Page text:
Wednesday, June 24, 2009

Iran democratic pincer movement results

I had described the US's strategy of entrenching democracies in Afghanistan and Iraq as a strategy to squeeze the political system in Iran to breaking point. This appears to be happening. Together with the demographics of Iran (very high proportion of restless youth), this makes for a country ripe for revolution. I can see that the revolution will be repressed, at least for this electoral cycle, but the next few years will be characterised by:
a) Continually deteriorating economy.
b) Continually defiant hardline leadership.
c) Gradually increasing exodus of population to neighbouring democracies.

These sorts of things will continue to make the current theocracy decreasingly tenable, in the medium term.

Possible long term results are a failed/failing state, or a transfer to a fully fledged democracy or dictatorship/permanent state of emergency.

Sunday, June 14, 2009

Light of other days 2

Just a few quick notes as I pass the half way stage of the book....

- Clarke is still a genius both as a visionary and a writer. Predictions such as a financial meltdown in London at the end of this decade, and the prediction that the model of journalism would be almost completely compromised by citizen journalism over the internet - have come true pretty well as described in the novel written in 2000.

- There is a lot of liberal use of what I would call "cliched predictions" regarding catastrophic results of global warming for instance and wars labelled as "resource wars". I am giving Clarke the benefit of the doubt with these as pretty much any and all conceivable future weather disasters, and wars will be tenably describable as results of global warming and resource disputes respectively. Being that a complete lack of wars and weather disasters is extremely unlikely, the cliches are likely to stick anyway regardless of other probable causes.

- I keep comparing the scale and timing of technology predictions in this novel to those of the Colour Mars series of Kim Stanley Robinson. Interestingly, Mars becomes Terra-formed in the colour-mars series in a timescale in which put to the "light of other days"(LOOD) would allow humanity to have large scale migration in time to escape Armageddon of the Wormwood - something which is ruled out as a possibility in LOOD's. I have to read and see if this changes by the end of the book.

- On the one hand I fear that the wormhole technology as described with seeming easy extensibility in distance, time, minitiuarization, resolution, cost effectiveness, verifiability and unfakeability is unrealistic as all good technologies have limitations or meet up with diminishing returns in some of these directions due to one or another inconvenient law of physics/economics.

- On the other hand my basic beliefs about information and its relation to crime game theory leads me to believe that even at the most complete imaginable level of information accessibility (as is approaching in this book) by anyone, there will be moral hazard ie. potential for damaging/serious crime.

- I cannot adequately demonstrate this.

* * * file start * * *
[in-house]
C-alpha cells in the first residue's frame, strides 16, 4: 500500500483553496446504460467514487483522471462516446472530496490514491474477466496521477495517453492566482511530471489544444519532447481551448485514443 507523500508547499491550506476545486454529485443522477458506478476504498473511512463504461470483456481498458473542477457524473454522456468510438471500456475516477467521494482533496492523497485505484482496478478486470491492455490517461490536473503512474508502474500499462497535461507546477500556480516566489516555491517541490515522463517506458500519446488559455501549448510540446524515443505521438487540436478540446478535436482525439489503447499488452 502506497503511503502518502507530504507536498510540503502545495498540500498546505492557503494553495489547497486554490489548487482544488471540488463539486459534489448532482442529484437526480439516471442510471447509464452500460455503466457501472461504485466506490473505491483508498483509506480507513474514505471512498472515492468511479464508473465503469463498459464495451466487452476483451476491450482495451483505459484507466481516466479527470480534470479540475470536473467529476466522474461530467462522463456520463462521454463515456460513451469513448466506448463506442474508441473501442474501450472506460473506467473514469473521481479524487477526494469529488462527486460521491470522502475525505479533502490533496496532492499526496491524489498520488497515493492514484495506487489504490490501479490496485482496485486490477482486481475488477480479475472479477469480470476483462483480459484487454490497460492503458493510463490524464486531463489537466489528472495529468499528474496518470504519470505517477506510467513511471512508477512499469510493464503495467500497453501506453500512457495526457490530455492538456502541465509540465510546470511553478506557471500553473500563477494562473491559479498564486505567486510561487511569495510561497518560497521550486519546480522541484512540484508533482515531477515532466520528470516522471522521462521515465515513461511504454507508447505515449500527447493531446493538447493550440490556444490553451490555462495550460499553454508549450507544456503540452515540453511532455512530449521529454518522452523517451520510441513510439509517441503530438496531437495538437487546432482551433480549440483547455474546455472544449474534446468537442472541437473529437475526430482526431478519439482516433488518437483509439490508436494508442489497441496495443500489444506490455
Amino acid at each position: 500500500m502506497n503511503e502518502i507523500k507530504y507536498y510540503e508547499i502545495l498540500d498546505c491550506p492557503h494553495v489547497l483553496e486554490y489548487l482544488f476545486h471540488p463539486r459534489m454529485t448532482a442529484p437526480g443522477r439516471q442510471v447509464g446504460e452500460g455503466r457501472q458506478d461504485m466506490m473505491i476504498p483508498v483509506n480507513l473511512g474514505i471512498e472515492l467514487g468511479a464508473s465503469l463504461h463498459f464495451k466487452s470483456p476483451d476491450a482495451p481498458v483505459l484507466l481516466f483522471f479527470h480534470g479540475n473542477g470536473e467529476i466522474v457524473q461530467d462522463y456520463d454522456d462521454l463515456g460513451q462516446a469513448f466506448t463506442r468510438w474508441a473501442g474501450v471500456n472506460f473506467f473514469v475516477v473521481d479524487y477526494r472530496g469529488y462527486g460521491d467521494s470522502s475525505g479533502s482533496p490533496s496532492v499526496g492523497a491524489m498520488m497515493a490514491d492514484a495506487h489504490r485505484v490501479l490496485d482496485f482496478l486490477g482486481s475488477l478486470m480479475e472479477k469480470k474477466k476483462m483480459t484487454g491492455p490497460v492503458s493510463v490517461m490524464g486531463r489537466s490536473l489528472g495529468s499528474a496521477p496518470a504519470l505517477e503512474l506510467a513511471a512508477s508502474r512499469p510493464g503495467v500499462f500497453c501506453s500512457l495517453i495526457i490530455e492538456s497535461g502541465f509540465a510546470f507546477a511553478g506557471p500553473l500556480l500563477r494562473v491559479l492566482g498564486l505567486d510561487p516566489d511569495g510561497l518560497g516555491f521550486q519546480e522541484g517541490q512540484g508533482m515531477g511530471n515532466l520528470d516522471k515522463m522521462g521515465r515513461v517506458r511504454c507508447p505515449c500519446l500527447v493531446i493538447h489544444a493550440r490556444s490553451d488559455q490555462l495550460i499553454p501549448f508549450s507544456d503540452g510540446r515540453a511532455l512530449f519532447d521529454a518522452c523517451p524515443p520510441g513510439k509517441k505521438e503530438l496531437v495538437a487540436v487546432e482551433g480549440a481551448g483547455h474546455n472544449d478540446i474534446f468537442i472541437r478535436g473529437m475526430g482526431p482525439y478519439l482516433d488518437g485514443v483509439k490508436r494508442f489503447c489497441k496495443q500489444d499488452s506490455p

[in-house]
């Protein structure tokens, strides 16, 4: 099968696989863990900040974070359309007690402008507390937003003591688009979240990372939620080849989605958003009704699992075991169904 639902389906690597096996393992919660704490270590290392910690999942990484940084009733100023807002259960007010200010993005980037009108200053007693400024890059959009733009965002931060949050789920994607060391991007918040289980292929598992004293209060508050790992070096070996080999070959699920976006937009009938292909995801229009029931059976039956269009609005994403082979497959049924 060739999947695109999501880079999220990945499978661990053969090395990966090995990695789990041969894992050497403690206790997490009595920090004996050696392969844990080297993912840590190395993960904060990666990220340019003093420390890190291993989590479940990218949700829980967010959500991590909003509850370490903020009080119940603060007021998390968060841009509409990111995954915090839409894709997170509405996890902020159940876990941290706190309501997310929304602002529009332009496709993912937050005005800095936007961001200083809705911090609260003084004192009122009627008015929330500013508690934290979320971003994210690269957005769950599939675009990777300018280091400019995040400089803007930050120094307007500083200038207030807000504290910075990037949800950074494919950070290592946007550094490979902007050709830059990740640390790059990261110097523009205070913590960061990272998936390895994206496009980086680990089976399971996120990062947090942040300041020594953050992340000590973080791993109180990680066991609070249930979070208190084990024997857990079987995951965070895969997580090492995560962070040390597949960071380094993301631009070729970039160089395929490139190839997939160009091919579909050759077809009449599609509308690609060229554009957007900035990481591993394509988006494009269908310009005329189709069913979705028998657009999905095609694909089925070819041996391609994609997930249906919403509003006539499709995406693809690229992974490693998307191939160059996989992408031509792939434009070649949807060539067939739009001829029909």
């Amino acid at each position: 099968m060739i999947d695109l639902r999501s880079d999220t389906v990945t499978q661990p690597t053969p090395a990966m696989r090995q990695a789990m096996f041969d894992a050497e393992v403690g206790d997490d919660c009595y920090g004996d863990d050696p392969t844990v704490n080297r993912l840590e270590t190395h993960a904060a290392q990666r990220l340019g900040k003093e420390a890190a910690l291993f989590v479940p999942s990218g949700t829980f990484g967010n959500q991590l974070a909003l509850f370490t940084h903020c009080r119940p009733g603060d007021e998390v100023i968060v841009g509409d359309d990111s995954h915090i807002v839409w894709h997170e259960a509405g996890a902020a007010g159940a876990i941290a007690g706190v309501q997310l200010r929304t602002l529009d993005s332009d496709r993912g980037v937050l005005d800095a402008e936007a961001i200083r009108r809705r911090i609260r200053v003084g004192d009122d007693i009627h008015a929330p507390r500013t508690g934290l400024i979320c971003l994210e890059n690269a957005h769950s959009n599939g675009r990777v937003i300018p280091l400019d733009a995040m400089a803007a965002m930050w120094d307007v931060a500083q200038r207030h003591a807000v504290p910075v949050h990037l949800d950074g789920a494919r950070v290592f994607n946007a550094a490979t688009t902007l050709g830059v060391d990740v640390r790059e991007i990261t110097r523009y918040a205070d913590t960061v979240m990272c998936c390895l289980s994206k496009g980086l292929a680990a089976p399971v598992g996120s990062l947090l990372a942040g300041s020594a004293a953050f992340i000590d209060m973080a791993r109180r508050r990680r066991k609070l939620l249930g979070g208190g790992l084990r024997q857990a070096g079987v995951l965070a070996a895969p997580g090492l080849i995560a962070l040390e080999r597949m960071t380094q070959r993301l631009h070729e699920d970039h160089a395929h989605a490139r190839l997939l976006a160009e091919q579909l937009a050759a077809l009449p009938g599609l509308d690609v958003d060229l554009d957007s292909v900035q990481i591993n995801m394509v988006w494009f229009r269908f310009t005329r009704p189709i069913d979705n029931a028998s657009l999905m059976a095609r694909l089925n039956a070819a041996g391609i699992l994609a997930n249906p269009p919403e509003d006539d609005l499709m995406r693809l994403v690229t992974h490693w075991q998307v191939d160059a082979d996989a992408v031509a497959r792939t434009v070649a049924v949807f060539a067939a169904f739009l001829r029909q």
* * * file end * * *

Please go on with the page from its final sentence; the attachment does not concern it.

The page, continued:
Friday, June 05, 2009

Funding of Universities

Chris Fellows writes in the Australian:

I KEEP reading reports ("UNE legal bill rises to $1.3 million", HES online, May 29) that the University of New England receives a larger proportion of its income from the federal Government than any other Australian university as if this were a bad thing.

A public university should be accountable to the public and align its activities with the public interest. This is most likely to happen if it is funded by the citizens of Australia through our federal Government because he who pays the piper calls the tune. Every week I read in the HES stories about universities in trouble because their investments have tanked, or overseas student numbers have dropped, or a sweet deal with industry has led to a conflict of interest.

It would not be in the national interest if the federal Government provided 50 per cent of the navy's funding and forced it to obtain the rest by offering cruises and hiring ships out to foreign countries. Equally, it is not in Australia's interest to make public tertiary education - a critical part of our national infrastructure - dependent on narrow sectors of the community, or overseas customers, whose goals may not align with those of the nation.

Marconomically speaking, of course, I disagree with the specifics of the assertion, that universities are better for the country if they are run by the public purse, while at the same time agreeing with the gist that "Infrastructure" should be publicly funded.

The question is, which aspects of a university are "infrastructure" (Long term investments which benefits a lot of people, with no easy way to charge the people that benefit), and which aspects are products and service that people need and/or desire at an individual level, are willing to pay for, and private enterprises can make money from it by providing it the best way?

The infrastructure aspect of a University (Buildings, utilities, roads, long term equipment, general research projects etc.) ought to be funded publicly, and the Product/service aspects( gaining qualifications suitable for employment, industry specific research and development etc.) ought to be funded privately.

The private enterprises ought to be charged a rental and or tax for the infrastructure aspects which they use to sell the products or services which they charge for.

This issue screams that Universities should split off private arms, and look at divesting the aspects that are better handled by private enterprise.